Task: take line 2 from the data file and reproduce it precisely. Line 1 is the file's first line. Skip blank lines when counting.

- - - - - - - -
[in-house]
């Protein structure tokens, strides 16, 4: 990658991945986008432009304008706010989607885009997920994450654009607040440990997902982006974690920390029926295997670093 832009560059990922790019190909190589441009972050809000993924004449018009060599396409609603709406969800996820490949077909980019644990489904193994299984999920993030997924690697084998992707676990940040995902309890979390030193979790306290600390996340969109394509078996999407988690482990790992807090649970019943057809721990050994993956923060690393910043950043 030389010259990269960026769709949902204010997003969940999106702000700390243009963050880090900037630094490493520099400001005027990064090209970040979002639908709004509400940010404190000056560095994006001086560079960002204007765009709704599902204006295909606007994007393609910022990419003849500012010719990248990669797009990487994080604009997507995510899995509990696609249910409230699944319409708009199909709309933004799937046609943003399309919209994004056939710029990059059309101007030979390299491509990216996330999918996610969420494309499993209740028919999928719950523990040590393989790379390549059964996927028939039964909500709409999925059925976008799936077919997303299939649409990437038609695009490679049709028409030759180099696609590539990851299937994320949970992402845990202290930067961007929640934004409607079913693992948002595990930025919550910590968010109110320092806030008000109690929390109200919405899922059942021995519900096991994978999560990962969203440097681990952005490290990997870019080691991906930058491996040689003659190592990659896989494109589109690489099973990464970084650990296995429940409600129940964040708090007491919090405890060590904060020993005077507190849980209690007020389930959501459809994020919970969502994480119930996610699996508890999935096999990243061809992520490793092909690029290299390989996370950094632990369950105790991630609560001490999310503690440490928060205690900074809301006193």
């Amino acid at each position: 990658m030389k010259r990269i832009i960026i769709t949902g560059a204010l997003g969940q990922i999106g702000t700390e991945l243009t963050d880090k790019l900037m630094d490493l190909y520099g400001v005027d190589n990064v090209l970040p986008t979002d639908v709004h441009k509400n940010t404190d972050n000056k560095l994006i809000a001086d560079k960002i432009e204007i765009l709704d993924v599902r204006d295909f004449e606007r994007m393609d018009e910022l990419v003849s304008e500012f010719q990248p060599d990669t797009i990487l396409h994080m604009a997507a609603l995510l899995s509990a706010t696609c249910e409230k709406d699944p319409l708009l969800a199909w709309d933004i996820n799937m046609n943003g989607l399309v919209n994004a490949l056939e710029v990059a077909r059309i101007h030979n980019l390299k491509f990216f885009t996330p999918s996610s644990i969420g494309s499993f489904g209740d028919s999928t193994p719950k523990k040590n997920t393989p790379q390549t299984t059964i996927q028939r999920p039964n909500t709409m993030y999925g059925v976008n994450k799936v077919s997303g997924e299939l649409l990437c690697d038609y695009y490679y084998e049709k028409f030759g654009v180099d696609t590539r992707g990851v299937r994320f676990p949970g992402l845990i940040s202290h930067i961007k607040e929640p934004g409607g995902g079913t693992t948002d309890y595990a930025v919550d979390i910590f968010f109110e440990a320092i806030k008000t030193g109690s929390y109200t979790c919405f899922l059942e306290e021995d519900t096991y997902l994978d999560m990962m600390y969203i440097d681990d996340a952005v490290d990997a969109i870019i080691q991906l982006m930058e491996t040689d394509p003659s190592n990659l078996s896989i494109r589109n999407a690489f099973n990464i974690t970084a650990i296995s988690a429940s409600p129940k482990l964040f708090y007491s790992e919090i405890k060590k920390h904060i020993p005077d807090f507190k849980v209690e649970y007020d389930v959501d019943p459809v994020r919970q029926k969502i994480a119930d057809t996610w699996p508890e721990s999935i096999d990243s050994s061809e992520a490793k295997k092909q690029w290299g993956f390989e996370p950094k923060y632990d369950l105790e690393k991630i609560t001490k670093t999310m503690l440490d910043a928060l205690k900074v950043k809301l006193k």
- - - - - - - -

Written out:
């Protein structure tokens, strides 16, 4: 990658991945986008432009304008706010989607885009997920994450654009607040440990997902982006974690920390029926295997670093 832009560059990922790019190909190589441009972050809000993924004449018009060599396409609603709406969800996820490949077909980019644990489904193994299984999920993030997924690697084998992707676990940040995902309890979390030193979790306290600390996340969109394509078996999407988690482990790992807090649970019943057809721990050994993956923060690393910043950043 030389010259990269960026769709949902204010997003969940999106702000700390243009963050880090900037630094490493520099400001005027990064090209970040979002639908709004509400940010404190000056560095994006001086560079960002204007765009709704599902204006295909606007994007393609910022990419003849500012010719990248990669797009990487994080604009997507995510899995509990696609249910409230699944319409708009199909709309933004799937046609943003399309919209994004056939710029990059059309101007030979390299491509990216996330999918996610969420494309499993209740028919999928719950523990040590393989790379390549059964996927028939039964909500709409999925059925976008799936077919997303299939649409990437038609695009490679049709028409030759180099696609590539990851299937994320949970992402845990202290930067961007929640934004409607079913693992948002595990930025919550910590968010109110320092806030008000109690929390109200919405899922059942021995519900096991994978999560990962969203440097681990952005490290990997870019080691991906930058491996040689003659190592990659896989494109589109690489099973990464970084650990296995429940409600129940964040708090007491919090405890060590904060020993005077507190849980209690007020389930959501459809994020919970969502994480119930996610699996508890999935096999990243061809992520490793092909690029290299390989996370950094632990369950105790991630609560001490999310503690440490928060205690900074809301006193």